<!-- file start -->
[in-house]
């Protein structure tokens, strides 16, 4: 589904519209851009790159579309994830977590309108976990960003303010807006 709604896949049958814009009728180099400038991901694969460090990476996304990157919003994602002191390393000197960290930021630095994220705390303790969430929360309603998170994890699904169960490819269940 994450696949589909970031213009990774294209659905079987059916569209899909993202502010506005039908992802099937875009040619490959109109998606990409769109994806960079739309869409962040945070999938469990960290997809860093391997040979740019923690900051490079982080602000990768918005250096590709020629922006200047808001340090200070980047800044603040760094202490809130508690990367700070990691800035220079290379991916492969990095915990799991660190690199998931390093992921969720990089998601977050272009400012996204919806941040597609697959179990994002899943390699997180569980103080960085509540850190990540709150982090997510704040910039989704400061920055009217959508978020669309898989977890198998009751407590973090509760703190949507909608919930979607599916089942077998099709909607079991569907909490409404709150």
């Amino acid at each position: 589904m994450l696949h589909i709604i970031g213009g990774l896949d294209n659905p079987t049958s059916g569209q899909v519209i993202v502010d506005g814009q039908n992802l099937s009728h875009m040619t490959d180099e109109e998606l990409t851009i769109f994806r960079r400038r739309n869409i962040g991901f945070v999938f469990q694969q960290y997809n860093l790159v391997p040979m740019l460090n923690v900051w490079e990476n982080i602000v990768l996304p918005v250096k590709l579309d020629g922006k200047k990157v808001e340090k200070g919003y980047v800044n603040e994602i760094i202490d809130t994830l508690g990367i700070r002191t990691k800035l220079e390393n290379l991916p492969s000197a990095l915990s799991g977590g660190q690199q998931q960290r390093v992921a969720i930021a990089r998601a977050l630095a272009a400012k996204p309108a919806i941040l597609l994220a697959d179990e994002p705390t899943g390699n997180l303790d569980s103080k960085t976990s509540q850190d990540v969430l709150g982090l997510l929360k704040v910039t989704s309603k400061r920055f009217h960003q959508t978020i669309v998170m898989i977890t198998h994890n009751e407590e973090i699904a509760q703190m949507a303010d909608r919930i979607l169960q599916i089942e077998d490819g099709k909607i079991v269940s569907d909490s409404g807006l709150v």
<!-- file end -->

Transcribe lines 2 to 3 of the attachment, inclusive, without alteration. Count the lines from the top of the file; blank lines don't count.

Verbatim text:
């Protein structure tokens, strides 16, 4: 589904519209851009790159579309994830977590309108976990960003303010807006 709604896949049958814009009728180099400038991901694969460090990476996304990157919003994602002191390393000197960290930021630095994220705390303790969430929360309603998170994890699904169960490819269940 994450696949589909970031213009990774294209659905079987059916569209899909993202502010506005039908992802099937875009040619490959109109998606990409769109994806960079739309869409962040945070999938469990960290997809860093391997040979740019923690900051490079982080602000990768918005250096590709020629922006200047808001340090200070980047800044603040760094202490809130508690990367700070990691800035220079290379991916492969990095915990799991660190690199998931390093992921969720990089998601977050272009400012996204919806941040597609697959179990994002899943390699997180569980103080960085509540850190990540709150982090997510704040910039989704400061920055009217959508978020669309898989977890198998009751407590973090509760703190949507909608919930979607599916089942077998099709909607079991569907909490409404709150």
């Amino acid at each position: 589904m994450l696949h589909i709604i970031g213009g990774l896949d294209n659905p079987t049958s059916g569209q899909v519209i993202v502010d506005g814009q039908n992802l099937s009728h875009m040619t490959d180099e109109e998606l990409t851009i769109f994806r960079r400038r739309n869409i962040g991901f945070v999938f469990q694969q960290y997809n860093l790159v391997p040979m740019l460090n923690v900051w490079e990476n982080i602000v990768l996304p918005v250096k590709l579309d020629g922006k200047k990157v808001e340090k200070g919003y980047v800044n603040e994602i760094i202490d809130t994830l508690g990367i700070r002191t990691k800035l220079e390393n290379l991916p492969s000197a990095l915990s799991g977590g660190q690199q998931q960290r390093v992921a969720i930021a990089r998601a977050l630095a272009a400012k996204p309108a919806i941040l597609l994220a697959d179990e994002p705390t899943g390699n997180l303790d569980s103080k960085t976990s509540q850190d990540v969430l709150g982090l997510l929360k704040v910039t989704s309603k400061r920055f009217h960003q959508t978020i669309v998170m898989i977890t198998h994890n009751e407590e973090i699904a509760q703190m949507a303010d909608r919930i979607l169960q599916i089942e077998d490819g099709k909607i079991v269940s569907d909490s409404g807006l709150v």